in the army of the Potomac. 

The Supreme Effort of a Fighting Regiment — with 
Fighting Leaders 

Its supreme effort was made at Gettysburg where 
it held the extreme left flank of the Union line and 
where it had to extend its skirmishers in a thin line 
around the southwest base of Big Round Top. It was 
in the Third Brigade, commanded by Gen. Strong Vin- 
cent, who was killed, and under the soldier Governor 
of Maine, later president of Bowdoin College, it was 
engaged late in the afternoon of July 2, 1863, in a 
rough and tumble mix-up and hand to hand combat in 
the gorge between the two Round Tops, for their 
possession, with the Alabama and Texas brigades of 
Hood's division, Longstreet's Corps, which was making 
a most desperate assault in the belief that this position 
was only occuped by raw militia. To gain this position, 
which was the real key point of the entire Union line 
(as Meade, Warren, Longstreet and many others have 
always stated), was the object of this great flanking 
movement. Once the Round Tops were captured, and 
some batteries placed there, our entire line could have 
been enfiladed and swept clear to the town — the line 
taken in reverse — our battle lines doubled back, and 
all of the many trains and reserve batteries parked in 
the back area between Gulp's Hill and the Baltimore 
Pike, and our left flank would have been in great dan- 
ger of being stampeded and captured. It was a most 
desperate fight which fell almost entirely on this brigade 

30 The Art and Science of War 

(Vincent's) and this regiment. After exhausting their 
ammunition, the gallant men replenished by snatching 
cartridges from the boxes of their fallen comrades, and 
those from the enemy dead. At one time the colors 
were well within the enemy's lines and the fighting cir- 
cled about the color-bearer who, planting the staff in 
the ground and picking up a rifle, defended his flag 
with bayonet and butt of his piece. All the corporals 
and one sergeant of the color company (commanded 
by Lieut. Holman Melcher, afterwards Mayor of the 
"Forest City") were killed or wounded — only two of 
the color guard remaining unhurt. Col. Chamberlain 
was hit twice — a rebel Colonel, selecting him out of 
his command, advanced upon him with revolver in one 
hand and sword in the other; firing the pistol at him 
with one hand, he slashed at him with his sword. Two 
charges were made; rifles were clubbed, and then with 
fists and rocks, the Confederates were driven way back 
through the woods and practically to their own lines. 
Many prisoners were taken by this magnificent regi- 
ment, reported to be from 450 to 460 — more than the 
Twentieth Maine numbered — as they aggregated but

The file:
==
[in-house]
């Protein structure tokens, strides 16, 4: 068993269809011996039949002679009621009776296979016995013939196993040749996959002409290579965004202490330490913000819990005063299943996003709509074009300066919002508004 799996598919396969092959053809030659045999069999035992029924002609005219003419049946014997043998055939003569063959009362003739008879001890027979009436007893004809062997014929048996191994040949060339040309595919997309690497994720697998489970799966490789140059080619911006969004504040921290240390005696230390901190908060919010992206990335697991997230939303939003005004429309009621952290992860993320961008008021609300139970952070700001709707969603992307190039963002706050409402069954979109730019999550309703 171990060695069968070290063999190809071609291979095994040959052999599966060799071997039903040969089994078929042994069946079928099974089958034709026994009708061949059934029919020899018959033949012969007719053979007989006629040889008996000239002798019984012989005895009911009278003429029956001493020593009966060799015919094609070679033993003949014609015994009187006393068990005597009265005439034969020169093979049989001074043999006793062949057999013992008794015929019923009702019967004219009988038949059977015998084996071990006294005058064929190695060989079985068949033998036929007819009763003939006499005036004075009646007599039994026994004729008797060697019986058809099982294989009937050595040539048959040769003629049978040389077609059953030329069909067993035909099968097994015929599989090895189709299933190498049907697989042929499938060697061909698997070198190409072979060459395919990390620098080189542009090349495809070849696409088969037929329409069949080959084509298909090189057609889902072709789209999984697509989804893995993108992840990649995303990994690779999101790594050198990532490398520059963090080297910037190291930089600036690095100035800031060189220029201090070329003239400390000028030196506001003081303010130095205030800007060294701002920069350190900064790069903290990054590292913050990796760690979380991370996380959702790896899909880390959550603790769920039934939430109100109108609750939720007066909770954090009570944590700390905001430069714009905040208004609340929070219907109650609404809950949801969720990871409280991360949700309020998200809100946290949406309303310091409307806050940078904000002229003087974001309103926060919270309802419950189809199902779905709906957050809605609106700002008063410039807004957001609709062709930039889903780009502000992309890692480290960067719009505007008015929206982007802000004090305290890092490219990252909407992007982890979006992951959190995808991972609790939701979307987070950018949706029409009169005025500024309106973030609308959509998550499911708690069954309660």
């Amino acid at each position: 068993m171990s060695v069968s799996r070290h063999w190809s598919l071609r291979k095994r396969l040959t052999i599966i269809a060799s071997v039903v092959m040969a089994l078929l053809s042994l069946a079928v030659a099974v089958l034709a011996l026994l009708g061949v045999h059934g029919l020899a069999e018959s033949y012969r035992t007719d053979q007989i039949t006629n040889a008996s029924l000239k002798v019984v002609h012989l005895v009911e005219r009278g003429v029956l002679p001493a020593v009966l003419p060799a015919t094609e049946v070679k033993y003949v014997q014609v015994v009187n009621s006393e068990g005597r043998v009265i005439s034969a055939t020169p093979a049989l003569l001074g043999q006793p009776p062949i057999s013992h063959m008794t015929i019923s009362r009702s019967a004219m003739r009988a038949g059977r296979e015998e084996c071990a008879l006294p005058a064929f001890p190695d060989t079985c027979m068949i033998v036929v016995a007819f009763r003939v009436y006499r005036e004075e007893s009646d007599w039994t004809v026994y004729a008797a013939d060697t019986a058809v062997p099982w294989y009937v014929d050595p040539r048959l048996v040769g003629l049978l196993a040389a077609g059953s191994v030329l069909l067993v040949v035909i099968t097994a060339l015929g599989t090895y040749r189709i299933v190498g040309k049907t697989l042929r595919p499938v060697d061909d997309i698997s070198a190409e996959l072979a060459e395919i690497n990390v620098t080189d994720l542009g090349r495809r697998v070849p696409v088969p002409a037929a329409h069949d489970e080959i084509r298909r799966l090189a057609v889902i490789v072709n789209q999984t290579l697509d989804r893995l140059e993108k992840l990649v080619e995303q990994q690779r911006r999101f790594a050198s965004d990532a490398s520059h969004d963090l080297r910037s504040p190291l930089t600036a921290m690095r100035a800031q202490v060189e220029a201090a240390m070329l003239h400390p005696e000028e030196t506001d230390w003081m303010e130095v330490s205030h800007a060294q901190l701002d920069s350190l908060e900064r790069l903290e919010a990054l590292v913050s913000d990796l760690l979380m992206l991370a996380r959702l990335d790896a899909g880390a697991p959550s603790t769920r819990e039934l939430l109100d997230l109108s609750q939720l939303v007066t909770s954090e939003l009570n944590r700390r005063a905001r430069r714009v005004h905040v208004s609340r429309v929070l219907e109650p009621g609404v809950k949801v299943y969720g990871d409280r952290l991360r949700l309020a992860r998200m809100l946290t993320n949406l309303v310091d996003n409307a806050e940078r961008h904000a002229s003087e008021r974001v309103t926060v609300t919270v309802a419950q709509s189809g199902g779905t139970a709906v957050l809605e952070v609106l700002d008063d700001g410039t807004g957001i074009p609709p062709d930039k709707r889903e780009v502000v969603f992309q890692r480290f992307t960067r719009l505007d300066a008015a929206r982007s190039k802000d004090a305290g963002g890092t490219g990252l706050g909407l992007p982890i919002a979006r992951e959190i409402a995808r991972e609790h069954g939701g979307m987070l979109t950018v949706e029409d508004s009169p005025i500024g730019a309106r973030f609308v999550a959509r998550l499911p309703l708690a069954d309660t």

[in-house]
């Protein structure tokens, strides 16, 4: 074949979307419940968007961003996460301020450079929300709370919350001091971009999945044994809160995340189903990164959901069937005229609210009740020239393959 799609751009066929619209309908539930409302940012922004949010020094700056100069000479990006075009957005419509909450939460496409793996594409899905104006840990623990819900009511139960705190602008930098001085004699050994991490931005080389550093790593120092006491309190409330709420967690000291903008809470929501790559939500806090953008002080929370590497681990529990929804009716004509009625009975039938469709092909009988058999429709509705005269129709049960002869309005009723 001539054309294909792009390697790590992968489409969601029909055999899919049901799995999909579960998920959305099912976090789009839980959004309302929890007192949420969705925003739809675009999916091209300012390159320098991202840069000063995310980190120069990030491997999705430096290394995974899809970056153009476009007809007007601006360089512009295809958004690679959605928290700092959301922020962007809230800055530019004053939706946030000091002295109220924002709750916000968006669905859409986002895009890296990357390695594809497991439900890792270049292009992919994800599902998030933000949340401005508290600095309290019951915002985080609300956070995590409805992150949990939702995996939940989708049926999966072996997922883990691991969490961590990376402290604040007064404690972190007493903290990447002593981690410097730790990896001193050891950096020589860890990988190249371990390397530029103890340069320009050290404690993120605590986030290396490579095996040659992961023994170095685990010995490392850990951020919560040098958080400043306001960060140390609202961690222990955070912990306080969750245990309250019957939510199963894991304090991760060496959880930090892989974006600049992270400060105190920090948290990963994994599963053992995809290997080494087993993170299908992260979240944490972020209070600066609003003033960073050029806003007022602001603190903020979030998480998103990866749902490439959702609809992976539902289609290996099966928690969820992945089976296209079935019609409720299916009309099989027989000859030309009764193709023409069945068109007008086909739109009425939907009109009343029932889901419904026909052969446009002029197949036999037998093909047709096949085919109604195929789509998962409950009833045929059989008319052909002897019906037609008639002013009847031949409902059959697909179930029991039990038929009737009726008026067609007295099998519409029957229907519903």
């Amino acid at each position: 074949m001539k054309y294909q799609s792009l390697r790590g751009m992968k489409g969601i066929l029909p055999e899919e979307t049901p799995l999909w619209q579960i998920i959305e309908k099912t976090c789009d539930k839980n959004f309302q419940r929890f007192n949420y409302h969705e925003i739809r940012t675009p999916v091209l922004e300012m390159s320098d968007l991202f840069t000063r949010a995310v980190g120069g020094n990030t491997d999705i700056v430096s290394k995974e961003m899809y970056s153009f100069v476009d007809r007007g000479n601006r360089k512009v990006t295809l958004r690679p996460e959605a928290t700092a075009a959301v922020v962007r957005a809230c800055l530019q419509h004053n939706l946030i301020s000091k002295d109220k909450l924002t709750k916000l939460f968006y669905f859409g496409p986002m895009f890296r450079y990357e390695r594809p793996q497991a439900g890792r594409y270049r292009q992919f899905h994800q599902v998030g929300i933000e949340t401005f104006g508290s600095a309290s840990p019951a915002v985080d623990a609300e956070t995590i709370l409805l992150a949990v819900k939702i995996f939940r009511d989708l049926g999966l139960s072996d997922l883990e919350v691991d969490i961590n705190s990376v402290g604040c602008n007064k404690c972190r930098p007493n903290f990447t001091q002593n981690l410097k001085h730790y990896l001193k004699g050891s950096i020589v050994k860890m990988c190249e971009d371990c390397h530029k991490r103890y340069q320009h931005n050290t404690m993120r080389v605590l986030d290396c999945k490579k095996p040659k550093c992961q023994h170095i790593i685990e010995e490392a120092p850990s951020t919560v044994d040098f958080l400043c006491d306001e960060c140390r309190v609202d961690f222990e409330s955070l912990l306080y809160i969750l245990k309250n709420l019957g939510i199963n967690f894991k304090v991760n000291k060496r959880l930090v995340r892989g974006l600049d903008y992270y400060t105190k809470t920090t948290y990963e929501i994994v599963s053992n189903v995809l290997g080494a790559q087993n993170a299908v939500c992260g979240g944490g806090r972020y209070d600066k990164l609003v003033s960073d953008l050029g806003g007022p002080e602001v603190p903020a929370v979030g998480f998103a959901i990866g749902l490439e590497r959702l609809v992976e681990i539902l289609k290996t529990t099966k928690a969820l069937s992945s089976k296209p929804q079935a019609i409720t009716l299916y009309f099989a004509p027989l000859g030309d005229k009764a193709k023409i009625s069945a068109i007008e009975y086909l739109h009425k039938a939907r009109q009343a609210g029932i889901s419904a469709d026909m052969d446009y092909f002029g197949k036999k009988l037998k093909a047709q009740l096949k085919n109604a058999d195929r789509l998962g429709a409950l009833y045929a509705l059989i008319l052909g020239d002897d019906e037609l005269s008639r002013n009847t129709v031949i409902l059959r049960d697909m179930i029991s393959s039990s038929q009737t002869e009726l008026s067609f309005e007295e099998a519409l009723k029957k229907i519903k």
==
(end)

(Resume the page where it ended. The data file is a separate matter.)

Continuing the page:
360 on that day. Over 100 wounded prisoners were 
taken besides — with two field officers and several line 
officers and one staff officer of Gen. Law's (command- 
ing the brigade) own staff. 

The writer, when picketing in that death strewn area 
the next night, and before the wounded or dead had 
been removed, saw many bodies extending almost to 
"Devil's Den," whose heads had been crushed by rocks 
in the savage and bloody hand to hand combat on that 
fateful day among the scrub oaks and cedars of that 
then wild gorge where the Twentieth Maine had fol- 
lowed up the retreat of the enemy. 

General Chamberlain was desperately wounded at 
Petersburg; was made a Brigadier-General on the field 
by General Grant, and he had the honor, with his di- 

The Art and Science of War 

vision, including his old regiment, the Twentieth Maine, 
to receive the surrender of the Confederate Army at 
Appomattox Court House. The enemy dead in this 
bloody fight for the Round Tops were of the Fifteenth 
and Forty-seventh Alabama and the Fourth and Fifth 
Texas. No other attempt was made to attack this end 
of the line, which was held by that gallant regiment 
like a vise to the end. 

The Alabamians and Texans were no match for the 
double-fisted lumber jacks of the Maine forests, nor the 
sailor boys and "tar bucket" huskies of the old Pine 
Tree State, in a hand to hand melee and mix-up. It 
took the young West Point colonel, after many trials, 
tribulations and heart burnings, some months to point 
out the way to the Art and Science of War, but it re- 
mained for that calm, quiet, gray-eyed native son (later 
Governor of Maine and President of Bowdoin College) 
who knew the scrapping qualities of his "Dirigo" boys 
to lead up to and over the rugged slopes of the Round 
Tops where they could practise the true "Art of Fight- 
ing" without too much tactical "bunk" and maneuver- 
ing. There was the fight. There was no time to study 
or discuss the "Art and Science." They were the men 
who knew how to fight, and so they "went to it," and 
they needed no books. In that battle, so General 
Chamberlain reported, "All of the 'absent sick' went 
into the fight" — he dismissed his 'pioneers' and the 
'provost guard' which had charge of the men under 
arrest — all of whom rushed in, 'locked horns,' and did 
most gallant service." (See "Maine at Gettysburg.") 

The Fighting Qualities of the Fighting Generals and 
the Fighting Men Won the Civil War 

It was not the Art and Science of War but the dogged 
pertinacity, the infinite patience and dauntless courage 
under almost disheartening conditions, of a Grant — 

32 The Art and Science of War 

the incessant hammering, rugged perseverance, fixed 
determination, common sense and brilliant action of a 
Sherman — the unconquerable purpose and matchless, 
inflexible spirit and bravery of the "Rock of Chicka- 
mauga," George H. Thomas — the bulldog grip and tire- 
less fighting of a little "Phil" Sheridan — all of whom 
knew the "Art of Fighting," that won the sanguinary- 
battles of those four long years of Civil War. If any- 
body saw any complicated tactical maneuvering or any